Does the world need nuclear power to solve the climate crisis…?

This is certainly one of the most convincing anti-nuclear power arguments i’ve read. Oliver Tickell takes on the main issues with the energy industry as a whole and points out some highly significant issues with nuclear energy in particular.

San Onofre nuclear power station, California

San Onofre nuclear power station, California

Photo courtesy of

The first issue is the inability of nuclear as an energy source to meet existing and future demands from a growing population, with growing energy demands. This is where the theory of the massive efficiencies of nuclear comes hard up against the realities.

Secondly, the chances of serious accidents increases dramatically, in parallel with a dramatic increase of nuclear power stations – a total of 11,000 reactors would be needed. The article cites an historic incidence of serious accidents every 3,000 years of reactor operation, based on Windscale, Three Mile Island, Chernobyl and Fukushima. The article suggests a rate of 4 serious events per year. Even taking into account a reduced factor of accidents due to far greater safety baselines for modern technology, even a figure 4 times less would still mean 1 serious nuclear accident every year – this level of impact is just not acceptable.

Oliver Tickell talks about the effect that George Monbiot had (and is having) on the debate surrounding nuclear power, but Monbiot’s arguments are based more on cold theory rather than hot realities. On the other hand, renewable energy is clean, with costs rapidly spiralling downwards. Each part of the planet can contribute their own type of energy to the whole which can ultimately divert us away from serious climate change.



Oxfam’s latest climate change warning…

Another warning relating to climate change and the food production system, from Oxfam.

‘The average price of staple foods will more than double in the next 20 years, leading to an unprecedented reversal in human development, Oxfam has warned.’

‘A devastating combination of factors – climate change, depleting natural resources, a global scramble for land and water, the rush to turn food into biofuels, a growing global population, and changing diets – have created the conditions for an increase in deep poverty.’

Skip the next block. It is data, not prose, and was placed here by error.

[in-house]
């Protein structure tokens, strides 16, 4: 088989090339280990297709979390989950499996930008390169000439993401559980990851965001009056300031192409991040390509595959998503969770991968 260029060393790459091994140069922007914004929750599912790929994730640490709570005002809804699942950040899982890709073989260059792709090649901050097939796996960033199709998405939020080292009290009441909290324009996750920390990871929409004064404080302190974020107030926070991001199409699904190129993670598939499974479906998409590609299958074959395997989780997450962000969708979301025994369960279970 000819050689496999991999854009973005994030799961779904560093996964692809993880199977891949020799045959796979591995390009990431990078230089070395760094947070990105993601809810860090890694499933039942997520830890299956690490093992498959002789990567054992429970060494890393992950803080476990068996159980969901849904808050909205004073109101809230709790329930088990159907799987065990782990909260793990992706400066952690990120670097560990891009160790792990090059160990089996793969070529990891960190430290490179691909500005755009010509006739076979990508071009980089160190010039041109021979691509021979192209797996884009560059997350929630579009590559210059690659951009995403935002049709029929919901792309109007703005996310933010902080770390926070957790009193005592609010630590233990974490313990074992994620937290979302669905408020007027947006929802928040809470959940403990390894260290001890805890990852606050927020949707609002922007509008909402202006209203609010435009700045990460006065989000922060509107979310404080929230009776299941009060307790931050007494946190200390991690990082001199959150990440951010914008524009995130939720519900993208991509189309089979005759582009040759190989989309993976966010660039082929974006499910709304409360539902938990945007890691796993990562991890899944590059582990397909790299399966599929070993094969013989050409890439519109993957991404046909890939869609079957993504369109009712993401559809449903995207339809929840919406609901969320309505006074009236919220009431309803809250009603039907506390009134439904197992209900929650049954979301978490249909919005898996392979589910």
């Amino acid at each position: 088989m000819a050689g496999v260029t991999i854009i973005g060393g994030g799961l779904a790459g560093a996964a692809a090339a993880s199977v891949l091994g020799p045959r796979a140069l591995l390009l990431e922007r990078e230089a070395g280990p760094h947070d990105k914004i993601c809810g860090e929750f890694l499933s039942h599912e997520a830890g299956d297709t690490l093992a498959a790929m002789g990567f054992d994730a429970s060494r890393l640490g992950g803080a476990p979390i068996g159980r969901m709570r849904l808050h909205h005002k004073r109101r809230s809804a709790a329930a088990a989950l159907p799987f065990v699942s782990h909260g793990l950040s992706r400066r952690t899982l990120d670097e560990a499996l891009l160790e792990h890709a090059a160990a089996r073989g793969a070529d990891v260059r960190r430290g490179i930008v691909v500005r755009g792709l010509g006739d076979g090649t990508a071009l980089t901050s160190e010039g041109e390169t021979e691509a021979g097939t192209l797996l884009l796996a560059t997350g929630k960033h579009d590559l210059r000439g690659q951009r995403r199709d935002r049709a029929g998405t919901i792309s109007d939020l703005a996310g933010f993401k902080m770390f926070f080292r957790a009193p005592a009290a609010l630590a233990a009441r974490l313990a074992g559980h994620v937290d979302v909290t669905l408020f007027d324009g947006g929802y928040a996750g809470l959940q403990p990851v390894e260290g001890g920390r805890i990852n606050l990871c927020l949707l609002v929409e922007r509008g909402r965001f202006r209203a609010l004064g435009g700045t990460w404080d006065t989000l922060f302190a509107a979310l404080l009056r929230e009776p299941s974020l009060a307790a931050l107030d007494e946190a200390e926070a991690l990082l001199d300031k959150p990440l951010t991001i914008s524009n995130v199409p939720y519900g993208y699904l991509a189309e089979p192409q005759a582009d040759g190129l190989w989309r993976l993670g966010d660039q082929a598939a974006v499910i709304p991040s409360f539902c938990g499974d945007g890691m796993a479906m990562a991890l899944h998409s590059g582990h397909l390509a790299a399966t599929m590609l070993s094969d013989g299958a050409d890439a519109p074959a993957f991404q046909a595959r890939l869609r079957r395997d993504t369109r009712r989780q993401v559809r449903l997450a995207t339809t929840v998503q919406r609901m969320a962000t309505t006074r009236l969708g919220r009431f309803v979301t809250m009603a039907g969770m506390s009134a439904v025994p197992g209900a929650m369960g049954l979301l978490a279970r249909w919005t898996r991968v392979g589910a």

This is what I mean when i’m talking about climate change and sustainability. The poorest people on Earth are on the brink. All of the factors above are able to be altered. It just requires a shift in thinking towards a sustainable way of life.

Two major, major problems at the moment: biofuels and meat production. Both these things need to change right now. We’re diverting valuable growing land into production of food products which power planes and cars instead of keeping people alive, and sustaining a wasteful and inefficient type of food (meat) which again takes resources (land, water and grains) away from hungry people. Meat production on the industrial scale needs to stop.

The thing which I find hard to deal with each day is the fact that we know what the problems are, what needs to change and we know how to do it, it just never happens. Biofuels sounded like a great idea 10 years ago but we now know what the massive negative impacts are. There’s just no reaction to the information and knowledge. We also know about industrial meat production but that’s not stopping either.

It’s almost like there has to be a very clear, very convincing climate event, or massive human impact event for things to change. I would personally hope we don’t get to far before we turn back but i’m not convinced that will happen.

So, de-carbon the energy sector and start producing massive amounts of clean energy. Initiate carbon-saving and efficiency measures across all sectors. Look at lifestyle changes which can be made. Find renewable alternatives to using finite natural resources. Stop producing biofuels and convert transportation power demand into electricity not petrol. Consider initiating population limits (a very thorny issue considering political, religious and social factors). Reduce or stop eating meat – there are positive implications for health, sustainability & climate change and costs.